Recovering from Your Heart Attack in Ottawa, ON

Heart attack survivors often continue to live for many more years, but their lives may be forever changed. Typically, depending on the severity of the damage to the heart, seniors over 65 years of age can expect at least 8 weeks of recovery time, but older adults may be more inclined to complications, as well, which creates additional downtime.

What other changes can be expected after a heart attack, also known as an acute myocardial infarction (AMI)?

Depression, anger, and fear affect about one-fourth of aging adults after a heart attack. Fortunately, as regular activities are resumed, these effects tend to go away. Encourage your aging loved one to get some rest and a good night of sleep, but to also get back to normal hobbies, and to be sure to share feelings with someone – a family member, friend, clergyman or support group.

The first week home after a heart attack, the patient will probably feel tired and weak. That’s because a heart attack damages the heart muscle. In addition, bed rest in the hospital creates weakness. It’s important for the older loved one to follow the doctor’s specific advice, but typically a patient is expected to get dressed daily and take care of his or her bathing or personal hygiene. In order to regain strength, energy, and stamina, daily walks will usually be prescribed by the physician, as well as an incremental return to household duties like cooking, cleaning, and laundry. The aging adult will need to learn energy-conserving techniques with no lifting, pushing, or pulling of heavy objects until the doctor approves.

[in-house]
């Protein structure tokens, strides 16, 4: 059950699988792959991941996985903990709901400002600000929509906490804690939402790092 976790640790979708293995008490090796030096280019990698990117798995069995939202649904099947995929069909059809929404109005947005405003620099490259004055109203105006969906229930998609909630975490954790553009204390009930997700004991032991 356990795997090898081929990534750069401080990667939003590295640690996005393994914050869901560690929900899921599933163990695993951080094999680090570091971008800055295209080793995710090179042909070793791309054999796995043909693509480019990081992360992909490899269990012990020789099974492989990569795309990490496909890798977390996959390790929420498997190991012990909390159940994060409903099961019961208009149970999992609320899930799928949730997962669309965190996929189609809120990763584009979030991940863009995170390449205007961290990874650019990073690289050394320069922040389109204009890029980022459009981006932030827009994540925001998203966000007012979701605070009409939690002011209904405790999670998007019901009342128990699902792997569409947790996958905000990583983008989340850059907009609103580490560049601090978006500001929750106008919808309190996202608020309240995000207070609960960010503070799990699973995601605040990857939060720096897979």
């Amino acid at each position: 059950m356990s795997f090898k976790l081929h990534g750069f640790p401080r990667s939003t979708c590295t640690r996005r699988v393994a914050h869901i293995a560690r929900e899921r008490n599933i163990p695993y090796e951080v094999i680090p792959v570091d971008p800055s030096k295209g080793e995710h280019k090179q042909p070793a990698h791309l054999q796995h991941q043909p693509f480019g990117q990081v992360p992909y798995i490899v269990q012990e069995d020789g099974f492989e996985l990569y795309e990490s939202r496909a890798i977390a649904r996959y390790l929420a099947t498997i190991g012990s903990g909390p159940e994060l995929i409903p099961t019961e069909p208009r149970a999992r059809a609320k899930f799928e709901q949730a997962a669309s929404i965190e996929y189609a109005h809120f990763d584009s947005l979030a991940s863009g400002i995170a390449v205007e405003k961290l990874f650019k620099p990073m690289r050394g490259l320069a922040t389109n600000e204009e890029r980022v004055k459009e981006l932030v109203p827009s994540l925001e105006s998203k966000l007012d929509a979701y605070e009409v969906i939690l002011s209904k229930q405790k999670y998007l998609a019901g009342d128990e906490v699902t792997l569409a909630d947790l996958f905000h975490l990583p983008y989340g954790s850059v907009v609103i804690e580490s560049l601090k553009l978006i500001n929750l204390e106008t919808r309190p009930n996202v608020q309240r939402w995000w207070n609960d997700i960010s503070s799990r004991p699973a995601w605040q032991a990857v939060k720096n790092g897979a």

A heart-healthy diet will be advised, often with some restrictions. Vegetables, fruits, whole grains, and legumes are recommended, with a small number of high-quality protein foods. Complex carbohydrates will help with energy and simple carbs and sugars are best avoided.

Medications that will prevent future blood clots, improve heart performance, and aid in recovery must be taken as directed. Sometimes, prescriptions are given to adjust irregular heartbeats, lower blood pressure, or control discomfort. Regardless of what the medicines are for, the proper dosage needs to be taken on time as prescribed, and sometimes with food or on an empty stomach.

There may be many lifestyle changes and adjustments after a loved one has a heart attack. Comfort Keepers® can help. Professionally trained caregivers can provide transportation to doctor appointments, light housekeeping, meal preparation, and companionship that can benefit the older adult physically, mentally and emotionally while continuing to live independently at home. Call us today to learn about how we can help during a post-heart attack recovery.

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